I am so very disappointed that my photos from tonight’s dinner didn’t turn out. Janet, among others, has been on me for months to improve my use of our DSLR, and tonight’s photos illustrate her point – I have a great deal to learn and, perhaps more importantly, remember.
Since I have no usable photos, I’ll have to ask you to close your eyes and imagine the scene. Nine friends around a mid-century teak table with not one but two leaves added. Serving dishes crowding every inch of the table not covered in mismatched linens, silverware, dinner plates, or half-empty Tom Collinses. A pizza-like flatbread with slow roasted tomatoes, goat cheese, green onion, and shaved Parmiagiano-Reggiano. A second flatbread with sauteed leeks, gorgonzola, and more shaved Parmiagiano. Two grain salads: quinoa with green beans, and wheat berries with corn and green onion in a delicate dressing. Pesto potato salad with green beans and toasted pine nuts. Potato-quinoa croquettes with romesco dipping sauce. A frittata with a bunch of veg. Eggplant caviar with toasted pita (and secret roasted tomatoes added for extra oomph).
Chairs pushed back from the table. Bottles of Sah’tea and Shane’s stout passed around for sampling. Chocolate cake with chocolate ganache and a discussion of Mad Men. Speculation about whether the inhalation of quick-setting concrete might result in sore lungs. Stories about stuffed animals and grade school lunches. A lot of laughter, and perhaps an Elton John song.
Let’s do this again, and soon.
First, I am officially throwing in the towel on no-knead bread. If the last attempt was a mess, the loaf I made tonight was an all-out disaster. The dough stuck to the mixing bowl. It stuck to the floured silpat mat and did its best to ooze off all sides of the mat, resulting in me propping up the edges with various kitchen implements. It glued itself to the sides of the pot in which it rose and baked, and it had to be HACKED AND PRIED out with a couple of knives. I find kneading to be therapeutic, so perhaps it’s not surprising that I find not kneading so exasperating?
The rest of dinner, however, was a resounding success. We tried this recipe from Jamie at Home last winter and loved it, despite the cherry tomatoes being wildly out of season. This time around, we have a rogue cherry tomato plant that is remarkably out-yielding nearly everything else in the garden, so we had several cups of fresh and free Sweet 100s to toss in with half a dozen pork sausages. While you’re meant to use larger and fatter sausages in the bake, we’ve had great success with the wee breakfast links. Tonight’s were no exception – the sausages were bursting with flavor, as were the tiny cherry tomatoes. Everything was swimming in a delicious broth which we happily sopped up with hunks of bread. This recipe is so simple but so rewarding – I’m looking forward to eating leftovers over pasta or polenta this week.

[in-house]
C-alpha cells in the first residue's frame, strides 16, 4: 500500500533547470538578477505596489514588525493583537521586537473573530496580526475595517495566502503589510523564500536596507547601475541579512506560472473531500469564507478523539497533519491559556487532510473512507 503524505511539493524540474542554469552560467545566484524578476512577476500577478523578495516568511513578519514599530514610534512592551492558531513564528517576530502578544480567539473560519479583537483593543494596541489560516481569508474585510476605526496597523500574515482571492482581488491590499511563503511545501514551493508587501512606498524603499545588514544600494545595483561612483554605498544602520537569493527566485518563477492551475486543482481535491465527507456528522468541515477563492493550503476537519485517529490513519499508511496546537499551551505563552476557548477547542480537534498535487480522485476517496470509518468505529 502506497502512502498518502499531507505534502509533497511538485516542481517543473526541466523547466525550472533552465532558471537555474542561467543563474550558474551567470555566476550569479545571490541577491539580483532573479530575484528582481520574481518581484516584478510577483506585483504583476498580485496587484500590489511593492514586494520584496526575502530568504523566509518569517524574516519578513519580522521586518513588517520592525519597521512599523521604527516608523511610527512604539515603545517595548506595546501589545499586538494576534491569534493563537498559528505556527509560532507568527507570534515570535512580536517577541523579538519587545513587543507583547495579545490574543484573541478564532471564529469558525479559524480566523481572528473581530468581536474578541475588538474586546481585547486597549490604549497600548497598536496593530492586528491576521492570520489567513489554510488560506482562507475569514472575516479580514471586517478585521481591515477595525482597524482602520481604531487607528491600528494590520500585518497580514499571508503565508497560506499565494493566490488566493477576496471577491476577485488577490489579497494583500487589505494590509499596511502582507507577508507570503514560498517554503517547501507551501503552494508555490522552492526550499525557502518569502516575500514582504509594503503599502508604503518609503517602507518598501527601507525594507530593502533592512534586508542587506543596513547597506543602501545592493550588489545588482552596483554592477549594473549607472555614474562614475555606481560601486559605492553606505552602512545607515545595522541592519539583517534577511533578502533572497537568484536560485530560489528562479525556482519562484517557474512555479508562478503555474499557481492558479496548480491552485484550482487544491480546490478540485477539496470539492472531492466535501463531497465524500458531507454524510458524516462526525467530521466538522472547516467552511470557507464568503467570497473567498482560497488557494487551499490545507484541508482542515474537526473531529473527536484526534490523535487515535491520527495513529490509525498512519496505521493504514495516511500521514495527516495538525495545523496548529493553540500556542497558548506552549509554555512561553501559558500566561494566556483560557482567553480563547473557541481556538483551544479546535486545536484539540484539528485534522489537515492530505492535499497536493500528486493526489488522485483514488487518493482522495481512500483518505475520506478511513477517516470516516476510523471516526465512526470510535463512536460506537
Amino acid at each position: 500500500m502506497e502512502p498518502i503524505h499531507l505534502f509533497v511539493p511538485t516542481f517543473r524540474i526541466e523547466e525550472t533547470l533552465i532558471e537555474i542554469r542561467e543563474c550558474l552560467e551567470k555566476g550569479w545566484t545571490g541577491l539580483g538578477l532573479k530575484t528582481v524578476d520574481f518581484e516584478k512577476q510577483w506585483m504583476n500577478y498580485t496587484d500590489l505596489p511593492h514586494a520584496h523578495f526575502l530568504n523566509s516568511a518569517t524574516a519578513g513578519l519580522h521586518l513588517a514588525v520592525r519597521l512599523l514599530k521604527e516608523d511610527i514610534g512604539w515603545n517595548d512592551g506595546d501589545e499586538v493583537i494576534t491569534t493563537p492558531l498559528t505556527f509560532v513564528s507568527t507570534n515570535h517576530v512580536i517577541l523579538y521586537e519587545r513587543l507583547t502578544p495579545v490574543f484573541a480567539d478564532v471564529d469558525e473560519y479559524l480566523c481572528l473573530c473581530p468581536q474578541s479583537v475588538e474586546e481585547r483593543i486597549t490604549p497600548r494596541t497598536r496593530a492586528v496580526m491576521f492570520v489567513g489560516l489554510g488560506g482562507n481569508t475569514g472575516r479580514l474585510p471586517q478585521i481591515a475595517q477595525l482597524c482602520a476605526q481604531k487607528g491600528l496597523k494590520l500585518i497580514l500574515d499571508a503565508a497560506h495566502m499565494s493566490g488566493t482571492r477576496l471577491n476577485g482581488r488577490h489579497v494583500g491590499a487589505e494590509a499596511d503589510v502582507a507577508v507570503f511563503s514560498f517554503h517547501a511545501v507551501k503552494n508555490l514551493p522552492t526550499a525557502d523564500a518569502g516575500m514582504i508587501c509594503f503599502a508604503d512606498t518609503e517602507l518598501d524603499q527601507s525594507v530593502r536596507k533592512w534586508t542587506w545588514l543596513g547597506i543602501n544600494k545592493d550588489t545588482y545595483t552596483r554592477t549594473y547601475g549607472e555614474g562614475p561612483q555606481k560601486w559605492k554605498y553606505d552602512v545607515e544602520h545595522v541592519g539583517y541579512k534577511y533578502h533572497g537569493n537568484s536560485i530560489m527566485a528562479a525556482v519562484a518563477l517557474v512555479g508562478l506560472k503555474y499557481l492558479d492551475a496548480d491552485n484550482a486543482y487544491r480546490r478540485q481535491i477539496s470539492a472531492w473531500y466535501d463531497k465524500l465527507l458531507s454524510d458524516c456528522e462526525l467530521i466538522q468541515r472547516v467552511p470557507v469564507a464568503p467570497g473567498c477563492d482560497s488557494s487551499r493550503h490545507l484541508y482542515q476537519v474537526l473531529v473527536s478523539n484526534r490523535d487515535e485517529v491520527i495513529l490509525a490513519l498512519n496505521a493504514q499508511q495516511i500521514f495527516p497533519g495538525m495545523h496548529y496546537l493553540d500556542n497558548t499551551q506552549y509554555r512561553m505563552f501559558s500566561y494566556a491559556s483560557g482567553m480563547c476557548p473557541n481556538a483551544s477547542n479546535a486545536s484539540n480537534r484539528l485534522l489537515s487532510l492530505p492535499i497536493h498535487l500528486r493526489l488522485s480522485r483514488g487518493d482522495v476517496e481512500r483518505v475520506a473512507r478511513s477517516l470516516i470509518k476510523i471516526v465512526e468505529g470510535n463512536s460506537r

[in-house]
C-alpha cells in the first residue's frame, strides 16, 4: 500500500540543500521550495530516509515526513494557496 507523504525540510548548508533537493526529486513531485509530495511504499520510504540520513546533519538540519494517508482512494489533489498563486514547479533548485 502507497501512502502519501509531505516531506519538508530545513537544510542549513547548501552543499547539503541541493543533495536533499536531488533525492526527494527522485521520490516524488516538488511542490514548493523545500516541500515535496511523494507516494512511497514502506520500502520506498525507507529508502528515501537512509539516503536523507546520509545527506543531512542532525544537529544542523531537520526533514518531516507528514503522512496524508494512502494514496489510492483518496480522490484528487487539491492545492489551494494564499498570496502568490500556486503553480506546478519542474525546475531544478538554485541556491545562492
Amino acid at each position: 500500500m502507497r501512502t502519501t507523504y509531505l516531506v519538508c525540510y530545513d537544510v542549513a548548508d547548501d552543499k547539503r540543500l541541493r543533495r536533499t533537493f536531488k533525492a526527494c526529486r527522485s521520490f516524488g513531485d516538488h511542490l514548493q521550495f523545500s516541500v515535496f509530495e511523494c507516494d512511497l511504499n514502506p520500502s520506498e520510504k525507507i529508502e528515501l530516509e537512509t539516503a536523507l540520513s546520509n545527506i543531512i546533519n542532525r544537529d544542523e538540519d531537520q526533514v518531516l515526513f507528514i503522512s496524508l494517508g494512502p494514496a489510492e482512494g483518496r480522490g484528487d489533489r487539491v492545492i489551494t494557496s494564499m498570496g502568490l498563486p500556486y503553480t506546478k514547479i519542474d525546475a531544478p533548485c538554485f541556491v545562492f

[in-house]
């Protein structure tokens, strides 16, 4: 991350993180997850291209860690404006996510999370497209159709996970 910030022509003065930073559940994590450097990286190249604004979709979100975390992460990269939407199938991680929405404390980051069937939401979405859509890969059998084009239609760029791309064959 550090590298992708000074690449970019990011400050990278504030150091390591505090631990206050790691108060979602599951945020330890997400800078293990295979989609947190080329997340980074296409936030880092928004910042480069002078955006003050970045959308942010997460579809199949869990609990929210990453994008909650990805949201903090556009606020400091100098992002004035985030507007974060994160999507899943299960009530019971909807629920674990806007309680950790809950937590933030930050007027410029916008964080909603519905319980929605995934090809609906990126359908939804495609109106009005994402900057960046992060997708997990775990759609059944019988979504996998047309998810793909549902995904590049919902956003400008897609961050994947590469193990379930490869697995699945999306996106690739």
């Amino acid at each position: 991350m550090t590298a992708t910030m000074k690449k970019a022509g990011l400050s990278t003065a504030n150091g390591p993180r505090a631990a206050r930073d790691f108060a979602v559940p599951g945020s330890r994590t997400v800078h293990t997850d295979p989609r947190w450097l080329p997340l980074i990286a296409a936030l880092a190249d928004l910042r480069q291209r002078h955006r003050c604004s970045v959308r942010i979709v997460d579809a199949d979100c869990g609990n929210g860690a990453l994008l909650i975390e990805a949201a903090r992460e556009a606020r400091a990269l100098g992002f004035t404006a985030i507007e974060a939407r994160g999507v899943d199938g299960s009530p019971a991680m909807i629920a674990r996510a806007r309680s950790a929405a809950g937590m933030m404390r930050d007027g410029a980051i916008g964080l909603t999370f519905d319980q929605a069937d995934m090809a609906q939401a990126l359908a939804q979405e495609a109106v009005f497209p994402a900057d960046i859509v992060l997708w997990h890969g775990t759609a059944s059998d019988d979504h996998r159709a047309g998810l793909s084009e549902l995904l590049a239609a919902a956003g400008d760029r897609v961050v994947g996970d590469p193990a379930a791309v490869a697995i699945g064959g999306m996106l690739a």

Sweet Cherry Tomato & Sausage Bake from Jamie at Home
So last night I was reminded of one thing I really, really hate about the Midwest: the late summer/early fall allergies. Last night’s allergy attack was the worst I can recall having since high school, when there were mornings where I woke up and had to stumble blindly to the bathroom for a warm washcloth in order to unstick my stuck-shut eyes. Last night’s plague took the form of sneezing instead of itchy eyes, and resulted in me waking about every 30 minutes to sneeze and blow my nose and change positions. It was warmish, but I slept with the heating pad on because it was comforting.
You can imagine, then, that I wasn’t particularly with it today at work. I packed a lunch, and supplemented it with leftover vanilla ice cream from yesterday’s party. And then a little bit of chocolate ice cream in my coffee mug later. I was supposed to go to happy hour with a bunch of library people, but I couldn’t face (har) the pollen and sinus pressure, so I came home, had leftover snacks and some mint chocolate chip ice cream, and tried to breathe deeply. Thank goodness for antihistamines, you guys.
Wow, guys, you’re totally blowing me away with your enthusiasm and also your impressive reading lists!
Shane and I are off to San Francisco for our honeymoon on Wednesday, so look for the sign up round up post towards the end of the week, and for reviews from both of us of our first books when we get home! For the record, I’ve started with The Winter Queen, while Shane is reading Kitchen Confidential on his new and fancy-pants Kindle.
I’ll be honest with you: it is difficult to remain disciplined in your healthy eating when you encounter something like this:
That’s a chocolate cake with chocolate ganache, made for us by my boss, and served with chocolate and also vanilla ice cream at a small party in our honor. I tried to be virtuous. I really did. I cut myself a “one-nut piece” and spooned out some vanilla ice cream. And then a little more of each. And then maybe I ate one of those curly chocolate bells – just the bell, not the cake underneath it. And then we went to Dominick’s with a few people. And then we had a snack dinner.
We were both starving after work, so while Shane was hassled by a door-to-door salesperson about our choice in internet providers, I popped a BBQ chicken pizza from Trader Joe’s into the freezer and boiled a couple of ears of corn from the market. I don’t recall when I first learned that you could have a sauce other than a basic marinara on a pizza. It was probably after college, around the time that I returned to meat-eating, that I discovered the wonder of BBQ chicken pizza.
When you think about it, what’s not to like? Instead of the sweet-savoriness of marinara, you get the tangy-sweetness of the barbecue sauce. Sure, it won’t work with all the typical pizza toppings – but that’s not the point, is it? I suppose if you don’t go for sweet things on your pizza – ripe tomatoes, pineapple, Canadian bacon, caramelized onion – the idea of putting a richly sweet sauce under a layer of mozzarella or smoky gouda might sound gross. But me? I love it. I also love pesto pizza, pizza with alfredo, pizza with black bean sauce, and crispy pizza crusts dipped in ranch dressing. And to think that I used to not even like the marinara! How things have changed.